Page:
Burbank, Wash. – Fishhook Park, located off of State Route 124 along the lower Snake River in Walla Walla County, will be without water next year while the water system is upgraded; however, it will remain open to visitors during their normal summer recreation season of May 18 through Sept. 4, 2018.
The U.S. Army Corps of Engineers has been cooperating with Washington State Department of Health as nitrate levels increased to an unacceptable level in the park’s drinking water. Construction on the water system at Fishhook Park is scheduled to spill into summer. A rejected alternative was to close the park while the work took place.
“The past several years, we have had to alert our users to the poor water quality and encourage them to provide their own drinking water,” says Park Ranger Heather Geertsen. “That’s not what people expect when they go to a full-service park and campground, so we’re correcting it before it gets worse.”
Providing access to public lands is an important part of the Corps’ mission, but by choosing to keep the park open, it will impact the way visitors use the facilities. Water will be turned off to individual campsites, restrooms, drinking fountains, and dump station as the new system components are installed. Portable toilets will be available.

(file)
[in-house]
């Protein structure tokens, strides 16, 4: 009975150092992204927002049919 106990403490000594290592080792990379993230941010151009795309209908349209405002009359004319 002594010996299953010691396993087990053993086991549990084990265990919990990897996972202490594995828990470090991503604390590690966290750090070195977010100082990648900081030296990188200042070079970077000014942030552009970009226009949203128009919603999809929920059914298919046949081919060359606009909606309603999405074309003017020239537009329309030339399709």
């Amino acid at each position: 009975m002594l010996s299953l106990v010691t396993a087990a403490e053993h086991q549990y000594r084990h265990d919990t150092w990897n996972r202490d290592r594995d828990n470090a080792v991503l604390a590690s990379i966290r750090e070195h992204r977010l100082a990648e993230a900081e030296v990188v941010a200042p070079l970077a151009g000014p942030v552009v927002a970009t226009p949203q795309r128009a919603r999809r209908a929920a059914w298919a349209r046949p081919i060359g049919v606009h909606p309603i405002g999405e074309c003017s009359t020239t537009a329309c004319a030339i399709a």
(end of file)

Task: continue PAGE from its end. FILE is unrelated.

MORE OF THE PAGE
Campers can make reservations up to six months in advance of their stay at www.recreation.gov, or by calling 1-877-444-6777. Opening weekend is May 18, 2018, so you can book your trip as early as November 18. Prices will be discounted by 50 percent over the 2018 camping season at Fishhook to make up for some of the inconvenience.
Nearby Charbonneau Park will remain open for camping, and there is a dump station with potable water to fill your tanks before driving to Fishhook. The public’s patience will allow people to still use the park, and drinking water will once again be available after the construction is completed.
For more information, contact: Tri-Rivers Natural Resources Office at 509-547-2048